Representing baptism is a change in the person doing it (the new birth), and a public expression of an act of faith to fulfill God's command. One who is baptized is immersed in water for a moment by a religious authority (some add prayer) in the name of Jesus Christ, and to go through the water is like if is left behind along with this one, a remote life of God as a sign of repentance of sins to be ready for Jesus, who brings the most important baptism that is the spiritual (sometimes the total change, the filling of the Holy Spirit in a believer takes years to achieve, others the Holy Spirit decides fill immediately). The rite is public in signal of statement of faith. In itself, the water doesn't forgive sins, is a sign of repentance that one offers, in signal of a new birth; who forgives sins is Jesus, God. Baptism is a command, found in Matthew 28:19, Mark 16:16, John 3:5, Acts 2:38.

It's noteworthy that the Pharisees who questioned to John doesn't interrogate him about this practice and its meaning, if this they did it is because was known it by them, or it accepted in some way or was not important to them if he dips people into a river. They asked why he does this if he not is the Christ or the Prophet Elias. By insisting on the issue of who is Juan, they sought that he answer he is the Christ, Elijah or the Prophet to capture him, for kill him or something similar, from this way he would not attracted so many people? Very likely.

Jn. 1:26. Clearly refers to John himself, who baptized in water, and Jesus who had not yet begun his ministry of preaching salvation fervently doing signs, miracles and teaching the true essence of communion between God and man. Obviously, similarly they distrusted of John and interrogated him to capture him, then, so they did it with Jesus Christ.

Jn.1:27 John the Baptist, always in his humility and having in mind that he was only a messenger, says in his greatness that although he has come before of which they don't know yet, which would coming is bigger than him, and he didn't even feel worthy to be his slave to untie the straps of his sandals being he crouched and wash his feet . Do you understand right? Who diped in water to men in the wilderness preaching repentance of sins, which was considered in that time by great prophet by many Jewish, and whom the leaders interrogate cause to attract many people, said that someone would come along so great that not even he felt worthy to be his slave, talking about Jesus Christ. Obviously with this answer, the evangelist John, shows the end of the questioning by the Pharisees.

Where was John the Baptist baptizing?

Jn . 1:28 There are two Bethany, the most known is three miles from Jerusalem, more down is Belen, near the road to Jericho and there lived Lazarus, Martha, Mary and Simon the leper. This Bethany means "house of date palm" or of figs, and is not near from Jordan. Another Bethany, which is "beyond the Jordan " was a place located on a derivation about 300 meters of the Jordan River, and 15 km from the Dead Sea, a big and clear place. John the Baptist was no always there, was also eg in Aimon (Jn. 3:23) 60 km further north, also on the banks of the Jordan.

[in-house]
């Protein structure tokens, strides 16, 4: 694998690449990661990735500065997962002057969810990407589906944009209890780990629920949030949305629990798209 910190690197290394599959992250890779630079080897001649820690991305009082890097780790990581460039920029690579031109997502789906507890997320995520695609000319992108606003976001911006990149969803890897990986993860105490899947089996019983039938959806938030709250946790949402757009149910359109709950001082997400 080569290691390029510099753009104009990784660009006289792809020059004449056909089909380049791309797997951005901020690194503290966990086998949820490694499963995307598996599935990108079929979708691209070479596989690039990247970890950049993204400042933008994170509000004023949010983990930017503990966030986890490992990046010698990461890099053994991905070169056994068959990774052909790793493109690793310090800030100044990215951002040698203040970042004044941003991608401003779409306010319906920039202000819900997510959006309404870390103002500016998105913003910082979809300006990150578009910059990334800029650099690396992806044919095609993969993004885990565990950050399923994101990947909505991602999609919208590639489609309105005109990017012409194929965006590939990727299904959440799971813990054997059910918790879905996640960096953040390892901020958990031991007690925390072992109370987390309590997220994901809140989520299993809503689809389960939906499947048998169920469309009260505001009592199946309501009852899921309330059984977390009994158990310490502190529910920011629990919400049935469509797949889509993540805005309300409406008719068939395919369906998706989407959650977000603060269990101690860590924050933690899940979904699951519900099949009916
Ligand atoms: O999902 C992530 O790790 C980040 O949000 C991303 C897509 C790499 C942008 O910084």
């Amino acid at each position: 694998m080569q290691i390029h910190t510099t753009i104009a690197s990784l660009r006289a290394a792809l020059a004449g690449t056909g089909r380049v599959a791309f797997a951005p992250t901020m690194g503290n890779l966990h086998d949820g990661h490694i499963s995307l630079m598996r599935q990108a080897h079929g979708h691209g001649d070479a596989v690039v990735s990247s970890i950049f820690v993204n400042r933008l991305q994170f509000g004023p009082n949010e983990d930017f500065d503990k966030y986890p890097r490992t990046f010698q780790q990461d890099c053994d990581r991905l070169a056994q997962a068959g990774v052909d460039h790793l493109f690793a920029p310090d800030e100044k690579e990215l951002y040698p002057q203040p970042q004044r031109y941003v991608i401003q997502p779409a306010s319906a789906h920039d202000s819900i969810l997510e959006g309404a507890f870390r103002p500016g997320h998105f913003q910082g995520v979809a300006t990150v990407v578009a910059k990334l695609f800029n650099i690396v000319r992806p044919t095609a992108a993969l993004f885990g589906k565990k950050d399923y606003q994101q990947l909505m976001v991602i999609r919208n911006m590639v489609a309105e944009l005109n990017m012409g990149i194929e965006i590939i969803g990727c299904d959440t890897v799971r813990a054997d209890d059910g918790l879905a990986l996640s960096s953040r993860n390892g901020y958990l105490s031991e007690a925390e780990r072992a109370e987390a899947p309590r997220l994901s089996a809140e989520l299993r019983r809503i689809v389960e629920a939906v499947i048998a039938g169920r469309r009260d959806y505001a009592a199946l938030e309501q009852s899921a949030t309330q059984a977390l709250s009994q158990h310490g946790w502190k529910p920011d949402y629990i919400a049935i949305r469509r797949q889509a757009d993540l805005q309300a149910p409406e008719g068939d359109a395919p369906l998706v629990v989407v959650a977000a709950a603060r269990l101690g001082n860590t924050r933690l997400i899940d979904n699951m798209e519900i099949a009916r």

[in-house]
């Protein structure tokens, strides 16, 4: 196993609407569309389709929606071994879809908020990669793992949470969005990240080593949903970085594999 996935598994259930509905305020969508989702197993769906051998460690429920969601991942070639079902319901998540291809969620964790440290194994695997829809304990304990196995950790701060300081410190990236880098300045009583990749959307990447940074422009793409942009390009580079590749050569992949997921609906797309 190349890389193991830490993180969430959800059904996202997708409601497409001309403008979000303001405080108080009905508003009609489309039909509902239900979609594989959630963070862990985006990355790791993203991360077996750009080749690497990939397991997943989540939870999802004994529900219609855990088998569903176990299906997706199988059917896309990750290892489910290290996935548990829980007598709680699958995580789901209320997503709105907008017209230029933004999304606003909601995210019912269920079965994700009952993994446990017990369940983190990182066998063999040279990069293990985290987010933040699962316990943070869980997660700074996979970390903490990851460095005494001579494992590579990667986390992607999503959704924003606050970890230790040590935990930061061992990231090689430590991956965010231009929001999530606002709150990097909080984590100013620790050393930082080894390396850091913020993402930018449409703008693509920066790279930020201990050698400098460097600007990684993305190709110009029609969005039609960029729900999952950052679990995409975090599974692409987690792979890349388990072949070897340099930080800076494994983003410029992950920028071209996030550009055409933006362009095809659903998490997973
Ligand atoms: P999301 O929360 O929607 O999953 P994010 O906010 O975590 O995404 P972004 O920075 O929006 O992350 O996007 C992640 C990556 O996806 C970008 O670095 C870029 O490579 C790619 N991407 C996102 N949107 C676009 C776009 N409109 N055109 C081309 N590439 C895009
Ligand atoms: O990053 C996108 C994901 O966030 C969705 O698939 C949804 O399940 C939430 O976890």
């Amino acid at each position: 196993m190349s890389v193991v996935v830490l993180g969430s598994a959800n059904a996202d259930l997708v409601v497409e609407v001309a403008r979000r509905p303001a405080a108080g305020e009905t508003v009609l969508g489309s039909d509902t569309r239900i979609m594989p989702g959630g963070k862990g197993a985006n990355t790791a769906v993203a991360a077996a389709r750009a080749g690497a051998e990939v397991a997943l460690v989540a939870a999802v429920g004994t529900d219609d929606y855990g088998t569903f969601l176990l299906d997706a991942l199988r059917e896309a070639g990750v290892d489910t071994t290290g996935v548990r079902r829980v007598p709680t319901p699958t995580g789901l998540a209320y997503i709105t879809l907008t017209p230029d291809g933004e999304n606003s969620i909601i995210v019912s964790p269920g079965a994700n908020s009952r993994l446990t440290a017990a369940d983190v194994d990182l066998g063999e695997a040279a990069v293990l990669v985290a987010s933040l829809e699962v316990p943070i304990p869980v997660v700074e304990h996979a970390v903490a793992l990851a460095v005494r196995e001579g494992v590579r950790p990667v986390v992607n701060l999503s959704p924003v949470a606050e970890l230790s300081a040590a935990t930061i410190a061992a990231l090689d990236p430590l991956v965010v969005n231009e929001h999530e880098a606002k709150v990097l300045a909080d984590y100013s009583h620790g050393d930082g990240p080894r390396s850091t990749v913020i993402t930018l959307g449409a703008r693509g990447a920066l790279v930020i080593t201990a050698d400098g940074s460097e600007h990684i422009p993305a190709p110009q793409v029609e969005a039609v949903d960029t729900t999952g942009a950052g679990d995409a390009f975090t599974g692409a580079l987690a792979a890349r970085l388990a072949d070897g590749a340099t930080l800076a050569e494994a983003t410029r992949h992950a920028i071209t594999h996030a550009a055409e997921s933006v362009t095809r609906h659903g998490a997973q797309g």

The complication arises because in several manuscripts contained as Betabara and not Bethany (in the best manuscripts list as Bethany). It seems then that the place here indicated, is Bethabara, but not Bethany as stated in the best manuscripts (or take that there were two different Bethany). East of the Jordan, that is 15 km from the Dead Sea going to Sea of ​​Galilee, near to Jericho, is where apparently John the Baptist was baptizing more. Then "desert" (Mt. 11:7 ) not is in this case a hostile place where there is only sand, but a place uncultivated, extensive, where people didn't live generally (but could be vegetation and even a river) comes from the Hebrew word midbar, in Spanish it's usually translated as "wilderness".

There are small details that are a bit difficult to know; the purpose of the Bible is to be a spiritual guide who speaks of God's dealings with men, and not a geographical or historical book. I hope the question has been resolved about where John the Baptist baptized, and further make it clear what I reiterate in the follow title:

Why John was baptizing?

In a sign of repentance of sins, preparing people to follow to someone more big than him, to the one who already was among them: Jesus Christ, who baptizes in the Holy Spirit, dipping people into a new spiritual life. I invite you to strive for be in the new life that Christ gives.


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1.Blessed is the man that walketh not in the counsel of the ungodly, nor standeth in the way of sinners, nor sitteth in the seat of the scornful.
2. But his delight is in the law of the Lord; and in his law doth he meditate day and night.